Liver and kidney damage are due to how the oxycodone and acetaminophen metabolize. Unless the drug is crushed and snorted or used intravenously, it enters the bloodstream through the GI tract. From there, it travels throughout the body and brain, where it binds to opioid receptors that control pain response. The drug is filtered through the liver and expelled from the body through the kidneys. Months or years of heavy abuse put additional strain on these organs and cause damage that is often permanent and irreversible.
Those who snort or shoot Percocet don’t escape the health consequences. They simply add more problems like the deterioration of the nasal passages and mucous membranes from snorting the drug, skin ulcerations, collapsed veins, and scarring (track marks) from needles, and the increased risk of exposure to diseases like HIV or hepatitis.
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How Long Does Percocet Stay in Your System?
Unlike its extended-release cousin, OxyContin, Percocet leaves the bloodstream relatively fast. Each dose is formulated to last for up to six hours, and the half-life is about three and a half hours. The “half-life” of a medication is the length of time it takes half of the amount taken to leave the bloodstream. However, it can take almost a full day for the drug to leave the system completely.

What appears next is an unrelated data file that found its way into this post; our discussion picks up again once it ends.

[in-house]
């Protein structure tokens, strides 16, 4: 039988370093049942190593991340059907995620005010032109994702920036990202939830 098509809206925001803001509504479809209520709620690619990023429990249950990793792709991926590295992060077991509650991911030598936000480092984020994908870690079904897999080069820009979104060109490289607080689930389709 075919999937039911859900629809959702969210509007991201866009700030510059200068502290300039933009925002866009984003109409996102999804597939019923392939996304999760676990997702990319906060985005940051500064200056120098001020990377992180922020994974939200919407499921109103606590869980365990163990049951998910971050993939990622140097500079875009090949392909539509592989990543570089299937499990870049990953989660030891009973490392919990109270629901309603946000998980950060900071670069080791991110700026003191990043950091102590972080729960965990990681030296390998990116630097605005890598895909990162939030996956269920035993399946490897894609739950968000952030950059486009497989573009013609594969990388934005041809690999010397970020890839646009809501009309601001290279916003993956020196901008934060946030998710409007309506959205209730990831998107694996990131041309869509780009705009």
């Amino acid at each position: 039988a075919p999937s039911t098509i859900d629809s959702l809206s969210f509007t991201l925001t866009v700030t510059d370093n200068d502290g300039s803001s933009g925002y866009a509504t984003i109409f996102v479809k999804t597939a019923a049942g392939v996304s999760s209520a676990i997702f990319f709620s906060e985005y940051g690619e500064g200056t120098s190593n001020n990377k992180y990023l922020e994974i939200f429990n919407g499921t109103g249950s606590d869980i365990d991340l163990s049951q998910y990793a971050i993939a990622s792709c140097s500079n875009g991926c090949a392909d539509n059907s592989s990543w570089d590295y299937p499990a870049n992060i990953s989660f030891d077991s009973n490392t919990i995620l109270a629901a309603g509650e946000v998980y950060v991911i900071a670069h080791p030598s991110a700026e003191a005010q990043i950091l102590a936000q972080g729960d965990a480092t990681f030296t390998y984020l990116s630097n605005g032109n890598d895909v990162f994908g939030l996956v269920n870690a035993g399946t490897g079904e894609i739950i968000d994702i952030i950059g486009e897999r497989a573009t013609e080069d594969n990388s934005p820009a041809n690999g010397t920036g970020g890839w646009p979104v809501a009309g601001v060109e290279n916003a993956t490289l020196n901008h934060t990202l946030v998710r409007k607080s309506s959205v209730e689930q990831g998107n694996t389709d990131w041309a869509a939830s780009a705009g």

Even then, it can still be detected by drug testing because the metabolites of Percocet remain in the liver longer than the drug itself is present in the bloodstream.
If a drug test is conducted for work or court purposes, Percocet is still detectable by urinalysis for up to two days after the last dosage is taken. Percocet can be found in the blood as fast as 15 minutes after a dose is taken, and it will still be present up to 24 hours later. The drug can be detected in hair follicles for up to 90 days.
Factors That Determine Howe Long Percocet Stays in the System
There are several things that determine how much oxycodone is in the system at any given time. For example, it’s believed that certain metabolites are more difficult to process as we age, and the presence of acetaminophen in Percocet puts even more pressure on the liver than oxycodone itself.
That means the older a person is, the longer Percocet takes to dissipate. Height, weight, and body mass index (BMI) also make a difference. This is especially true in relation to the amount of the drug taken and the duration. If someone has been abusing Percocet by taking heavy doses for an extended period of time, it will accumulate in the fatty tissue, where it will be stored for several days.
Percocet Abuse Statistics
Percocet and similar pain relievers are the most abused prescription medications, with more than 3.3 million individuals developing a dependence each year. The mortality rates reflect this statistic. Opiates killed more than 47,000 people in 2017 alone. According to CDC reporting, the majority of those deaths – 67.8 percent – were caused by synthetic opioids like Percocet, OxyContin, and other oxycodone-based prescription medications.
Although the majority of individuals seeking emergency treatment due to opioid-related incidents are men, numbers for women are rising every year. Fortunately, there are more choices available for rehabilitation that’s geared toward individual needs and circumstances, such as holistic programs, treatment for women or expectant mothers, and couples rehab, in addition to traditional treatment programs.